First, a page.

1/05/2012

c.1938 Kay-made Oahu Volu-Tone Spanish Electric Guitar





Kay made these electrified archtop-body "Spanish" guitars for Oahu from 1937-1939, hence my "1938" date. These are among the first generation of true production electric guitars (not lap steels) and have that hollowbody, jazz box sound and feel in spades.

This one had a number of things needed to be addressed when I got it: neck needed to be reset, it needed a fret dress, new bridge, new nut, and the pickup's (presumably for shielding?) "wings" needed to be taped back up so they didn't rattle or fall out. While I did that work I also replaced the old end pin jack (a screw-on style) with a new Switchcraft acoustic-style endpin jack and installed a strap button as well.

The result is a decent-playing, very cool, very rare, and stylish instrument perfectly suited to blues, old-timey jazz and swing, and for that matter... anything an electric player might want for that different, '30s and '40s jazz-box sound.


Crack-free instrument and bound on the top, back, and fretboard. The sunburst is pretty cool as well. Everything but the neck is laminate, though even with the lighter-gauge electric strings and 1/2 lb pickup installed, it still manages to have a pretty loud and decent acoustic tone with good projection.


New bone nut, cool Oahu decal.


MOP dots in a rosewood board. Nickel-silve frets are dressed. These old Kay-built archtops have a 25 7/8"-ish scale which means that they often have neck warp issues as the long scale coupled even with regular lights (54w-12) means a lot more tension than on a more normal 25 to 25 1/4" scale.

This one is no exception and has a 1/32" warp down its length. I managed to reduce the "feel" of that warp in terms of playability by leveling the frets more closely at the nut and neck join (so the action is 1/8" at the 12th) but it's still there and means this doesn't play super-fast but plays fast enough. Feels essentially like playing a typical old acoustic but springier.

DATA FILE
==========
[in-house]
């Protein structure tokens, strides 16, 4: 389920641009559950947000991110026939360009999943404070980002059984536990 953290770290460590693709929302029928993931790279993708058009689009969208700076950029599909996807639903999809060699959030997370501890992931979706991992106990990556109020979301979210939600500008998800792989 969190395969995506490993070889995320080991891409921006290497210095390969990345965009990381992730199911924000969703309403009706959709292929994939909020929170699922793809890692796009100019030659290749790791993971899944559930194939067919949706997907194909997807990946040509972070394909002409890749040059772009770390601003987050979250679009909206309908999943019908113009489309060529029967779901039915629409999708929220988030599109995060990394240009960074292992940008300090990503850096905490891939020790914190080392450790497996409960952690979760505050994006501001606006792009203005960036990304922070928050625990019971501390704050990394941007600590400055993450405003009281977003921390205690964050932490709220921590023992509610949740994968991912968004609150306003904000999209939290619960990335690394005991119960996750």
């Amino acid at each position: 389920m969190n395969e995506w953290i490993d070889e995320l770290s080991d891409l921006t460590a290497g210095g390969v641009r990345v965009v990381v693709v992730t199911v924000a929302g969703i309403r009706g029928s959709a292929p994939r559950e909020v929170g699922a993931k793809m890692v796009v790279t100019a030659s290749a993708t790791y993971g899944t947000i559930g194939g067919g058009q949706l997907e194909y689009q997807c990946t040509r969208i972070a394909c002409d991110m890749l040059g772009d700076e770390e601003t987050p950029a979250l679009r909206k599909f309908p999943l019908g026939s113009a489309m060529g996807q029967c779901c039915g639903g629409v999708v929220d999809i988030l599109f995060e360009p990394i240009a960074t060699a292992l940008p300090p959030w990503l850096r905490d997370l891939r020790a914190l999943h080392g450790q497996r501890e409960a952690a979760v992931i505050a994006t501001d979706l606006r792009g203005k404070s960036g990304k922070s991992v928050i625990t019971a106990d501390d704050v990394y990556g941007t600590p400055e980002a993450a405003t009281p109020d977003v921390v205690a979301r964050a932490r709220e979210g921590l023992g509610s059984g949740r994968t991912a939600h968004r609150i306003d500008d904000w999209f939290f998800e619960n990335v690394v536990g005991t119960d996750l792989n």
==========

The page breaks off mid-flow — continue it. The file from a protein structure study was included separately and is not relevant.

Very cool radio-dial bakelite buttons and dial plates.


Such a profusion of fiery tortoise celluloid! Note the individual pole piece style pickup.


Rather than slap on a regular repro adjustable rosewood bridge, I cut this compensated one out of a scrap piece of ebony in my box of wood bits. I tend to think these one-piece bridges add a heck of a lot more in the way of tone to old archtops, but they sure are more of a bother to make and install.


Sturdy tailpiece.



The "look" of the guitar is too cool. It reminds me of some old sci-fi robot.




These appear to be later tuners (1950s/60s) but work just fine.







Here you can see the new standard-style Switchcraft jack and also a newly-installed strap button.


...and it even has a grungy original case.

3 comments:

Alexander Cardinal said...

how much would something like this sell for. i have a 40s oahu archtop flamed maple.

Antebellum Instruments said...

Sorry, I do not offer valuation on instruments that are not directly in front of me, where I can inspect them fully.

daklub said...

I jusst bought a 38 Ohau. and love it dearly, such great.wonderful uniqure tone and excellent action. Lokking over your site and teh images you have I've already come to term with how to add a strap... as these beauties were conosidered a COncert in instrument in those days. (One would sit behind the amp ) . So are these consodered the first electric guitars played in the traditional position,,,,, as opposed the lap Steels..... BYW I also own a 56 peraloid lap.... Any was any onfo oyu have about the insturment would be great,,,,,, As I said I love this beauty....